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Life Is Too Short To Drink Bad Wine: 48 - An Unwelcomed Surprise

“In fact, these were some of the happiest months of my life. I was content and felt fulfilled as a mother. I enjoyed the mornings particularly. I would get Jeff off to school, lunchbox, homework and drink in his satchel, bath, and play and feed baby Karyn and then have the quiet mornings as she slept…’’

Gayle Woodward is more than content with her domestic life – then husband Woody arrives home with a shock announcement.

Karyn was a quiet and satisfied baby who gained weight slowly but surely. She sucked her thumb from the moment of birth and with this habit became very self- sufficient and contented while still a tiny infant.

I was a happy but busy Mum. Jeff was at school and Mark began afternoon kindergarten. I could drive now but had no car so we took up the daily walks with first the pram and then a pushchair again up hill and down.

Mark was a boy who loved digging and building in mud or sand and kindergarten gave him plenty of opportunities to do this. He enjoyed sorting - blocks, Lego, buttons, fireworks. All were sorted and classified by type, colour or other variants only known to him. He played by himself and was content with his own company. The song ‘Killing Me Softly’ was playing on the radio and Mark could be heard singing quietly to himself “Killa Ma Sofya,” over and over again.

Some of the neighbouring mothers invited me to join them at yoga classes. We were all interested in retaining the figures that we had lost with second or third babies. We had tried exercise to music and tried holding exercise afternoons in each others’ homes where our babies took up most of our attention. So, evening classes seemed a good idea to me. I enjoyed the yoga and was so relaxed about the stretching exercises that at the relaxation poses at the end of the sessions, I would doze off to sleep.

I seemed to have a talent for this exercise and took to it with gusto. I was one of only a few young mums who could do the three point headstand, the three points being bent arms and the top of one’s head. One night I tried to do this pose as I had many times before but felt a great pain inside my head. I looked at the instructor aghast. “I can’t do it tonight!” I said. She explained that I should not do anything that caused pain and then told me to see a doctor because I might have a serious but hidden illness. I was shocked. I was filled with a feeling of dread and a certainty that she was right.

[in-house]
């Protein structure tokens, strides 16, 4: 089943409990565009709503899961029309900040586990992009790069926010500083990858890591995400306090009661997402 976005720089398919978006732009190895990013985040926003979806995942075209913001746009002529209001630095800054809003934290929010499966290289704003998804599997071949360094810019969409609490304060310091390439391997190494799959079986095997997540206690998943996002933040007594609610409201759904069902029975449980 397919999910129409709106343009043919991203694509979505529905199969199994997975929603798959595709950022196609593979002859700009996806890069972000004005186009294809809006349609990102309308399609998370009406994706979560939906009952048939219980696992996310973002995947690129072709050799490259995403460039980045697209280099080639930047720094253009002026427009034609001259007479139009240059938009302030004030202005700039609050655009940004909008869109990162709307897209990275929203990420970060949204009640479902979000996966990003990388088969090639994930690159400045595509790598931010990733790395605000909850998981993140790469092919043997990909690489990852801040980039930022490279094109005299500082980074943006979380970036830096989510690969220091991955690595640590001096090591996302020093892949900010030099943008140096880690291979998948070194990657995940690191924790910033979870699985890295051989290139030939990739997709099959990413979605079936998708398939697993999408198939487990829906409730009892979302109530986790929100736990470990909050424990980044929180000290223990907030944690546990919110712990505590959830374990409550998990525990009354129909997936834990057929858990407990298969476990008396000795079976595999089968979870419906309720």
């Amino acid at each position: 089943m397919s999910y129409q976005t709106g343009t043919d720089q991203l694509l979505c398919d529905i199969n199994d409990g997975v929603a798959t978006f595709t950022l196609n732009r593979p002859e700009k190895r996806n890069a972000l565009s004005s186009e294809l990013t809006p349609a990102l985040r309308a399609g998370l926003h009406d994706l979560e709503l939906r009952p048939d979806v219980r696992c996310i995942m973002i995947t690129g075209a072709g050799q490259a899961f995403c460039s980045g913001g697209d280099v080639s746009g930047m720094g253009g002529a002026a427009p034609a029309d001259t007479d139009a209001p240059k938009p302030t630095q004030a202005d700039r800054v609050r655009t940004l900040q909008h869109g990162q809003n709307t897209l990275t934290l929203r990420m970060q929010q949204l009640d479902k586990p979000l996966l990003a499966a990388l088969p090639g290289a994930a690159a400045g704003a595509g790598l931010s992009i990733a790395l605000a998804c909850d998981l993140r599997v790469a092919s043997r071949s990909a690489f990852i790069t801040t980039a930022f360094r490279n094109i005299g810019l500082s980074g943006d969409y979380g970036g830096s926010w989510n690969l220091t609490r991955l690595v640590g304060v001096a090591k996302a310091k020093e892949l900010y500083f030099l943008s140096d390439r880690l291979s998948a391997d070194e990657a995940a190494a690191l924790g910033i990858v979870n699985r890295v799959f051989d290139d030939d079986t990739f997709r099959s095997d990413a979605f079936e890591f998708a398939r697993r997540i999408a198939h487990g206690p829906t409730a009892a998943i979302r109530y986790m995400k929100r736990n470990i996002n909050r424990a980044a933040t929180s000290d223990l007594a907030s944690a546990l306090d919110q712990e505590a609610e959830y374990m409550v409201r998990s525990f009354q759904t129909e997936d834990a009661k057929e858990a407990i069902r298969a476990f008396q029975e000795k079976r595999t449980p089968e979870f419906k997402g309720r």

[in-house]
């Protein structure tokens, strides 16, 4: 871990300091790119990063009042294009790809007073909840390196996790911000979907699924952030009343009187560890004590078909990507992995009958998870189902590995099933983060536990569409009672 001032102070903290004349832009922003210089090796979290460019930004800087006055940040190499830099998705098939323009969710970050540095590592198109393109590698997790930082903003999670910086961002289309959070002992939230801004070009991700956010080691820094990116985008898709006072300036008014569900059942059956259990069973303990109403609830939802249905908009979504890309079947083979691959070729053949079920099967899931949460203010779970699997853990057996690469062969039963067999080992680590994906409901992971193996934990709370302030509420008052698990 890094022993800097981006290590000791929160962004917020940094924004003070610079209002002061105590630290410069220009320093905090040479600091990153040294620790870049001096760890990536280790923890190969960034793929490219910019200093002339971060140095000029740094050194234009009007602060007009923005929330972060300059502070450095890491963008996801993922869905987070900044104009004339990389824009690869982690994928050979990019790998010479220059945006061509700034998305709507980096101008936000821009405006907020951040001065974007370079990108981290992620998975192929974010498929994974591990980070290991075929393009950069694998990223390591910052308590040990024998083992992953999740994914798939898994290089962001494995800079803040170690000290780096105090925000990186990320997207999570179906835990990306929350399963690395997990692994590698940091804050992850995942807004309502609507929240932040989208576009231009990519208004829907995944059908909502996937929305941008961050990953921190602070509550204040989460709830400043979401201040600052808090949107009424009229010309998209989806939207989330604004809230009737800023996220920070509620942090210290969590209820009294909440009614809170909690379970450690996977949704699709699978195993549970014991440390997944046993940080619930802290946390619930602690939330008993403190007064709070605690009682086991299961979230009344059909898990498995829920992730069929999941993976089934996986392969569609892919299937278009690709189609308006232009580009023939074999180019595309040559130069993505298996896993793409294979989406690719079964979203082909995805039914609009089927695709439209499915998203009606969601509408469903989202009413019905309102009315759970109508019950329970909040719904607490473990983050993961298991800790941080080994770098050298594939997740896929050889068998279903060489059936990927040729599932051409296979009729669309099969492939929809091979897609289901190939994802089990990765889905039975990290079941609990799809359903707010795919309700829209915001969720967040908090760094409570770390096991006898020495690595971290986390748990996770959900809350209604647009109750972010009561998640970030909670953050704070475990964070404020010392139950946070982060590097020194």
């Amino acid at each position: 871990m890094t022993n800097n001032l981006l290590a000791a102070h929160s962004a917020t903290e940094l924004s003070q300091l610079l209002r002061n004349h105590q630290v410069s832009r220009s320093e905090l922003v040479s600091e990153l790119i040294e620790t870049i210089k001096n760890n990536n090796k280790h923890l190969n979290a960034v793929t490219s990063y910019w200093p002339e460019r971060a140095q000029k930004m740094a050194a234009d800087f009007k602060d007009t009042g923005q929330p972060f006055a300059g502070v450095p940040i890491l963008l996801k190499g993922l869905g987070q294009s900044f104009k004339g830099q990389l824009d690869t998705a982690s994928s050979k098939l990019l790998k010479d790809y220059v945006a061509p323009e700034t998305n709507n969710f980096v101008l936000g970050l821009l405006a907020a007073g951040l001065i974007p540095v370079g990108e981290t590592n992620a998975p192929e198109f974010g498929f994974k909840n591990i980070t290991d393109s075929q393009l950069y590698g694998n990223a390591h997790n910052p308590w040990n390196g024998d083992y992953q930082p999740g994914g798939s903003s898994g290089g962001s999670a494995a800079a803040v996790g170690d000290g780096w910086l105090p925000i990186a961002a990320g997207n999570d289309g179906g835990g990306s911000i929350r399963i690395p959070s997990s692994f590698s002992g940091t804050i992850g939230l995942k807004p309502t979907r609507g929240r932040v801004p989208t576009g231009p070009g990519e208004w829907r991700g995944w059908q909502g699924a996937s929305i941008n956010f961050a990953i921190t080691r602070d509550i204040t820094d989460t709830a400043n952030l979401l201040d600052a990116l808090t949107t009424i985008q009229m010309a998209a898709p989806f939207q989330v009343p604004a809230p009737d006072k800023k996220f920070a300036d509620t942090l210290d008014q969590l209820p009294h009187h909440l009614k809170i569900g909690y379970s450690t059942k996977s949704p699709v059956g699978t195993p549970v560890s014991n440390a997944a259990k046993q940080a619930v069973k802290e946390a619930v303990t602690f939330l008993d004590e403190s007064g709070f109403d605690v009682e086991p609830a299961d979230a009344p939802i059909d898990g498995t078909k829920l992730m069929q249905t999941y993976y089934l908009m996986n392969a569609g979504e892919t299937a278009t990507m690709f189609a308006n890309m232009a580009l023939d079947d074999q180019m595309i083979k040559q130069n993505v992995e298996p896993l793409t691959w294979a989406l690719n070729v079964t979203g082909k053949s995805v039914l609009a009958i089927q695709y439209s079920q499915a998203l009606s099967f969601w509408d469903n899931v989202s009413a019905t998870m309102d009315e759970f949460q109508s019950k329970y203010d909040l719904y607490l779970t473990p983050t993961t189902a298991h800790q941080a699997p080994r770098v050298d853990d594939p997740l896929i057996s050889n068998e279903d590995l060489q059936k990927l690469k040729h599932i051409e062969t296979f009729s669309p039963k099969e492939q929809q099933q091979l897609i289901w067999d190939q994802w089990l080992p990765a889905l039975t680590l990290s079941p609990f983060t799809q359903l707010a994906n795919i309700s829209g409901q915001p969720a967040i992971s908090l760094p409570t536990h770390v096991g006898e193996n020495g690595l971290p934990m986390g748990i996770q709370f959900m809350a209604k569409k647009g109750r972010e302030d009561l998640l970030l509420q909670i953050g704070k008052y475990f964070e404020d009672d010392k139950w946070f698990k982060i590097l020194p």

We decided to build our terrace to give the boys some more play space in the winter. We enlisted help from Owen with building and Peter with the welding and soon the deck was erected, large and with a safe handrail. At last the doors could open onto a wooden area. I was so delighted. I enjoyed having the doors open on sunny winter days and could place Karyn in her pram out there to sleep.

In fact, these were some of the happiest months of my life. I was content and felt fulfilled as a mother. I enjoyed the mornings particularly. I would get Jeff off to school, lunchbox, homework and drink in his satchel, bath, and play and feed baby Karyn and then have the quiet mornings as she slept to play and be with Mark.

The winter sun was low and shone into the house at an angle to make sun patterns on the floor, which combined with my feelings of satisfaction made me feel joy and peace for the first time ever. I wrote:

The euphoria came to a sudden end when Woody announced out of the blue one night that he had been promoted to the position of lighting engineer/senior sales rep. My pleasure in his success was dampened by the fact that the job was in Wellington and we would have to move there, an hour by plane or a full days driving, away from our new house and our families. “Oh, but we’ve only just got our deck built!” I cried. “I don’t want to go down there”.

He was excited by the possibilities that the move could bring his career. I was scared and horrified. I phoned Mum to tell her the news. She cried, which made me do so too. I wanted to say that I would stay with the kids in Auckland but I knew that I wanted to stay beside my husband for the financial support he provided and because I had seen how traumatic it was for Mark when his father was gone for only six weeks.

I decided, and Woody agreed, that I would only go for two years to see how it went. We would rent out the Glenfield house and rent a house in Wellington. This, I thought, would give us an escape route if things turned sour. Mum was worried that the great relationship she had with the boys would not develop with Karyn, with her growing up so far away. The boys were unruffled about the news, stopping only to ask whether there would be new schools and kindies in Wellington, and then turning back to the television.

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